Our Burmese and Mandalay cats are DNA clear for Hypokalaemia by parentage, our Burmilla cats are DNA clear for Hypokalaemia and Polycystic Kidney Disease by parentage. All our breeding cats are from FeLV and FIV tested cats and the population is randomly tested just in case. Our cat population is also randomly cardiac screened for Mitral Valve Dysplasia and Tricuspid Valve Dysplasia as well as Hypertrophic Cardiomyopathy. Heart problems exist in cat breeds, e.g. Sphynx, Ragdoll and Maine Coon, some breeds more than others.
Feline Infectious Peritonitis
Miamber and Blackglama try to keep Corona Virus at minimum levels in the cat population. This will result in some changes to the way we do things including the timing of vaccination, desexing and rehoming to reduce stress load, and add some requirements for the selection of suitable homes.
This is a risk with any cat or kitten no matter where you acquire it from as Corona Virus is carried in a huge majority of the cat population. If you have another cat and purchase a kitten, placing them together creates a small risk for one or both. This risk has always been there, we are just more aware of it now. Corona Virus in cats is not the same virus which causes Covid, it lives in the intestinal tract of a cat and is passed along by shared litter trays. Cats do not "catch" FIP from other cats, including their mother.
All kitten and cat owners should learn about this dreaded disease. Once considered fatal, there is now treatment available.
The treatment options are still evolving, can be lengthy dependent upon the type of FIP and the stage the disease has progressed to. Medications, once hard to get, illegal and very expensive are becoming more affordable and easier to administer. Currently there are Clinical Trials in progress at Sydney University. Diagnosis is tricky, but with vets being able to access Remdesivir and Molnupiravir now a treatment trial can be commenced, the cats improvement on treatment signals the diagnosis.
Please do read the information provided below about FIP. Its best to be forewarned and forearmed as the earlier you get a diagnosis the more likely your kitten or cat may start treatment and survive,
Sydney University will also be conducting two trials, parents or veterinarians can contact Professor Jacqueline Norris (email@example.com) or Dr Sally Coggins (firstname.lastname@example.org). Veterinarians who have not treated FIP previously should also contact Dr Gretta Howard (email@example.com) or Professor Richard Malik (firstname.lastname@example.org)
For more technical information you can click on the links below to read more about FIP.
Feline Infectious Peritonitis | Cornell University College of Veterinary MedicineI
Help! My kitten has a swollen belly | FIP in cats | Walkerville Vet
Treatment Of FIP In Cats | Remdesivir Legally | Walkerville Vet
For information about medications, dosages and cost as of October 2021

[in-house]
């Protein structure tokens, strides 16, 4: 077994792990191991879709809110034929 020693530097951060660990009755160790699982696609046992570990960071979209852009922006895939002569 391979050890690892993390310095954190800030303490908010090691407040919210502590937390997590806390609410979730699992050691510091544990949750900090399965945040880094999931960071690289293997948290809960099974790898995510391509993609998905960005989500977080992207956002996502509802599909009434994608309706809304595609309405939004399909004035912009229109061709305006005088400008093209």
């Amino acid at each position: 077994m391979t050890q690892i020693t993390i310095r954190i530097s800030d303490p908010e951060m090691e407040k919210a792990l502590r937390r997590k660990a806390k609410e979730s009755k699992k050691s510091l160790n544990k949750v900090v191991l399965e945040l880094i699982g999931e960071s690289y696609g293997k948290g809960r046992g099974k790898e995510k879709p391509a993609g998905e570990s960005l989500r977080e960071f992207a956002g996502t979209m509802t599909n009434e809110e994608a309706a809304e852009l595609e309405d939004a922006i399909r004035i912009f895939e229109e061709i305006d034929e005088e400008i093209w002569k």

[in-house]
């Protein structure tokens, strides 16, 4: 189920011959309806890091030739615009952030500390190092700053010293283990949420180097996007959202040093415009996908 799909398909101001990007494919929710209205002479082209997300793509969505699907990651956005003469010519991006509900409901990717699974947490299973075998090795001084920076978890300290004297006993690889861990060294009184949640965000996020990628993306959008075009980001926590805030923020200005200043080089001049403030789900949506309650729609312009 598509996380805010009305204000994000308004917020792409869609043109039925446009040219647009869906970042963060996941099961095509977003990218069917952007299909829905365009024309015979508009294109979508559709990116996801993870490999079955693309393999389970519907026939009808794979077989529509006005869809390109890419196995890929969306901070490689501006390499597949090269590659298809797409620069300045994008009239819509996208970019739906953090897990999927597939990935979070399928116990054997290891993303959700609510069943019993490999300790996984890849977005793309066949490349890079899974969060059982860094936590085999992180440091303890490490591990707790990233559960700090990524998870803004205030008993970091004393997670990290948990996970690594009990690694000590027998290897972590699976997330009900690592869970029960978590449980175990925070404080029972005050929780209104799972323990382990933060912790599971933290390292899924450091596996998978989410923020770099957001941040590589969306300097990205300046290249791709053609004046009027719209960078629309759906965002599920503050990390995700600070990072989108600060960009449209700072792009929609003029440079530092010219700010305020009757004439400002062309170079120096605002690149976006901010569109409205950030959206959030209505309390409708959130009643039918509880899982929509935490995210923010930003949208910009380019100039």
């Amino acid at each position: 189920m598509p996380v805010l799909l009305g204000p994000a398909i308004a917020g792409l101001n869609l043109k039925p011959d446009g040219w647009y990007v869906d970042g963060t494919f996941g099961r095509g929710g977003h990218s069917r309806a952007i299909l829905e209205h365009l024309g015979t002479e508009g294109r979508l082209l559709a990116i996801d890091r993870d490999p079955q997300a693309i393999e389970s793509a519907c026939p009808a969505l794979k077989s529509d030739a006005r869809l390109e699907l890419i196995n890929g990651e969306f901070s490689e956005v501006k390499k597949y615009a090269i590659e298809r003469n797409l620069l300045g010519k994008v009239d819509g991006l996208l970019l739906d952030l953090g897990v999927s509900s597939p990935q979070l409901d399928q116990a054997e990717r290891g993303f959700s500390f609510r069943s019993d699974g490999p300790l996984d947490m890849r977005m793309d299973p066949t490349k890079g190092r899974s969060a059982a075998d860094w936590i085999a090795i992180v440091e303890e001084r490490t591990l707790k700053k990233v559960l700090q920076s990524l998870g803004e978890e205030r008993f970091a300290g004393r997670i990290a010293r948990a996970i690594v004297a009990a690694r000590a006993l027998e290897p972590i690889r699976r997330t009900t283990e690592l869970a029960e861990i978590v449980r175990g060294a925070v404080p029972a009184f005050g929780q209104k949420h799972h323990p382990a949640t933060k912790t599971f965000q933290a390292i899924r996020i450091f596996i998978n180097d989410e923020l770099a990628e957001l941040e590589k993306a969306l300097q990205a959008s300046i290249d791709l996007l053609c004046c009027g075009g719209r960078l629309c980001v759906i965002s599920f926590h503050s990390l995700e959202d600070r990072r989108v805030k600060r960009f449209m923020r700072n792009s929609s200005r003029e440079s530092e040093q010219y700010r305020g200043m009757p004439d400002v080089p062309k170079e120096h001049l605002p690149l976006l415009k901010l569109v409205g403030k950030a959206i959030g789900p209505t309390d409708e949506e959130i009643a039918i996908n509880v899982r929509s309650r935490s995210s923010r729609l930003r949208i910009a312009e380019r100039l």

I cannot stress enough, you should have Pet Insurance, those big ticket items and accidents can cost a lot of money. FIP treatment is not generally covered by Insurance but the vet visits and testing should be.
All my kittens now leave me with a free 6 week pet insurance policy with Cat & kitten Insurance from Petcover Australia (petcovergroup.com)
Have a read through this link about why Insurance is important, from a Vets perspective
How Dog & Cat Health Insurance Makes Sense | Walkerville Vet
Make sure to check the Waiting periods and requirements and use the time to research your Insurance companies and find the policy that suits your budget and needs, and ask questions!
It is up to you to adequately maintain your cats teeth and gums.
(1) Regularly wash out your cats food and water bowl with hot soapy water your cats water dish to remove the biofilm, that slimy coating on the bowl. You can read about how serious Biofilm potentially is at Microsoft Word - Zambori formatat.doc (usab-tm.ro)
(2) get your cats teeth regularly checked to make sure there is no early dental disease or loose or broken teeth. Bacterial buildup in your cats mouth can seriously damage their kidneys. Cats are very able to mask signs of pain, and it may be too late by the time you notice your cat not eating or drooling. Some serious dental issues will require complete removal of all teeth.
(3) Consider using a water additive to prevent tartar buildup from the very beginning. Tartar preventing products such as Royal Canin Oral Care in adulthood is also very useful. There are also some very good gel products to put in over the teeth daily.
(4) You can try cleaning your cats teeth with cat specific toothpaste. I have never had any luck doing it, but you never know.
Over 30+ years we have had few issues with hearts, although young kittens can have low grade heart murmurs due to uneven growth rates, which resolve over time. Many of our cats have been heart scanned by a certified Cardiologist who visits Adelaide on a regular basis. There is a huge demand for cardiac screening amongst the dog breeders in Adelaide, I am usually only able to get 4 appointments every few months, they are also expensive! We will always tell you if our vet has found a heart murmur in the kitten you are purchasing and give you information to support your options; If your vet finds a heart murmur after purchase please notify us.